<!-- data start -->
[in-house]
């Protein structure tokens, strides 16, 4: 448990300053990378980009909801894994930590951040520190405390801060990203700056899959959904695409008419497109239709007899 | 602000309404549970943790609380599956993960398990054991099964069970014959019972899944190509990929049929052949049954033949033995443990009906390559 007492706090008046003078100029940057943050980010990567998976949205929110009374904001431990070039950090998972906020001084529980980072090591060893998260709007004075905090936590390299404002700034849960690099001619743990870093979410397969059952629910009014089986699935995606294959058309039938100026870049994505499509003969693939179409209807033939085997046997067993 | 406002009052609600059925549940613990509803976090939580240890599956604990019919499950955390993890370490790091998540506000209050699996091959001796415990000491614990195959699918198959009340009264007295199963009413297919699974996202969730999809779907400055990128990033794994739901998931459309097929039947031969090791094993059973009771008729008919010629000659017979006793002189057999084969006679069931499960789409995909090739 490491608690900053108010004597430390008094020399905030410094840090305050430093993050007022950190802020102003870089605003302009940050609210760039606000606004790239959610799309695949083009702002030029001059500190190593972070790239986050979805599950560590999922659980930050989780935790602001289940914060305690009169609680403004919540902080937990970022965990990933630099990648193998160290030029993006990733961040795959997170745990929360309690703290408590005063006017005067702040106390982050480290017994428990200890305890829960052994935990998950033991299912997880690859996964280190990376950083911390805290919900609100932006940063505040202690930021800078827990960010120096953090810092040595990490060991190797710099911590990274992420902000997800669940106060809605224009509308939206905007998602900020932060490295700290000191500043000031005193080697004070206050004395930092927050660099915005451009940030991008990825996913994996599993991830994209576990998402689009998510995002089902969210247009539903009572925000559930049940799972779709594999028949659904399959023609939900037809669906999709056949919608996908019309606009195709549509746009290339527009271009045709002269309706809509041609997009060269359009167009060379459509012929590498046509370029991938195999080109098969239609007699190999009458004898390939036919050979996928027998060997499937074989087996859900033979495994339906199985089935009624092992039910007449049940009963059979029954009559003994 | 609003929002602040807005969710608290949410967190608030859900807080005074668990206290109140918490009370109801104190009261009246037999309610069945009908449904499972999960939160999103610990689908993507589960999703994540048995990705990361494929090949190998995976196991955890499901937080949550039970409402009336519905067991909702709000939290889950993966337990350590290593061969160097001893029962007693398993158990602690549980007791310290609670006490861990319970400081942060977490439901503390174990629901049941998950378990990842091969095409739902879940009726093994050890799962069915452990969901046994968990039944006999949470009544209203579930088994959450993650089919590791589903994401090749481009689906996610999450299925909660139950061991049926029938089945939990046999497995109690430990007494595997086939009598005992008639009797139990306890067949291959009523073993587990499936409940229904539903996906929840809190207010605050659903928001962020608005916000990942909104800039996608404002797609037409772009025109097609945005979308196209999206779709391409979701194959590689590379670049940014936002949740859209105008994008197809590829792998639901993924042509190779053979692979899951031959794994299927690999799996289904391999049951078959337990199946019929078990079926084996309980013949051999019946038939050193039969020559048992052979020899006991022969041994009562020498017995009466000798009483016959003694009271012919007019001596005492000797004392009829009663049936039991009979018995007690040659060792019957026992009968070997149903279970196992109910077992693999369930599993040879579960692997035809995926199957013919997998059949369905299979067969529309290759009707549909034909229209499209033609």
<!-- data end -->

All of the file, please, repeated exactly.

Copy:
[in-house]
């Protein structure tokens, strides 16, 4: 448990300053990378980009909801894994930590951040520190405390801060990203700056899959959904695409008419497109239709007899 | 602000309404549970943790609380599956993960398990054991099964069970014959019972899944190509990929049929052949049954033949033995443990009906390559 007492706090008046003078100029940057943050980010990567998976949205929110009374904001431990070039950090998972906020001084529980980072090591060893998260709007004075905090936590390299404002700034849960690099001619743990870093979410397969059952629910009014089986699935995606294959058309039938100026870049994505499509003969693939179409209807033939085997046997067993 | 406002009052609600059925549940613990509803976090939580240890599956604990019919499950955390993890370490790091998540506000209050699996091959001796415990000491614990195959699918198959009340009264007295199963009413297919699974996202969730999809779907400055990128990033794994739901998931459309097929039947031969090791094993059973009771008729008919010629000659017979006793002189057999084969006679069931499960789409995909090739 490491608690900053108010004597430390008094020399905030410094840090305050430093993050007022950190802020102003870089605003302009940050609210760039606000606004790239959610799309695949083009702002030029001059500190190593972070790239986050979805599950560590999922659980930050989780935790602001289940914060305690009169609680403004919540902080937990970022965990990933630099990648193998160290030029993006990733961040795959997170745990929360309690703290408590005063006017005067702040106390982050480290017994428990200890305890829960052994935990998950033991299912997880690859996964280190990376950083911390805290919900609100932006940063505040202690930021800078827990960010120096953090810092040595990490060991190797710099911590990274992420902000997800669940106060809605224009509308939206905007998602900020932060490295700290000191500043000031005193080697004070206050004395930092927050660099915005451009940030991008990825996913994996599993991830994209576990998402689009998510995002089902969210247009539903009572925000559930049940799972779709594999028949659904399959023609939900037809669906999709056949919608996908019309606009195709549509746009290339527009271009045709002269309706809509041609997009060269359009167009060379459509012929590498046509370029991938195999080109098969239609007699190999009458004898390939036919050979996928027998060997499937074989087996859900033979495994339906199985089935009624092992039910007449049940009963059979029954009559003994 | 609003929002602040807005969710608290949410967190608030859900807080005074668990206290109140918490009370109801104190009261009246037999309610069945009908449904499972999960939160999103610990689908993507589960999703994540048995990705990361494929090949190998995976196991955890499901937080949550039970409402009336519905067991909702709000939290889950993966337990350590290593061969160097001893029962007693398993158990602690549980007791310290609670006490861990319970400081942060977490439901503390174990629901049941998950378990990842091969095409739902879940009726093994050890799962069915452990969901046994968990039944006999949470009544209203579930088994959450993650089919590791589903994401090749481009689906996610999450299925909660139950061991049926029938089945939990046999497995109690430990007494595997086939009598005992008639009797139990306890067949291959009523073993587990499936409940229904539903996906929840809190207010605050659903928001962020608005916000990942909104800039996608404002797609037409772009025109097609945005979308196209999206779709391409979701194959590689590379670049940014936002949740859209105008994008197809590829792998639901993924042509190779053979692979899951031959794994299927690999799996289904391999049951078959337990199946019929078990079926084996309980013949051999019946038939050193039969020559048992052979020899006991022969041994009562020498017995009466000798009483016959003694009271012919007019001596005492000797004392009829009663049936039991009979018995007690040659060792019957026992009968070997149903279970196992109910077992693999369930599993040879579960692997035809995926199957013919997998059949369905299979067969529309290759009707549909034909229209499209033609």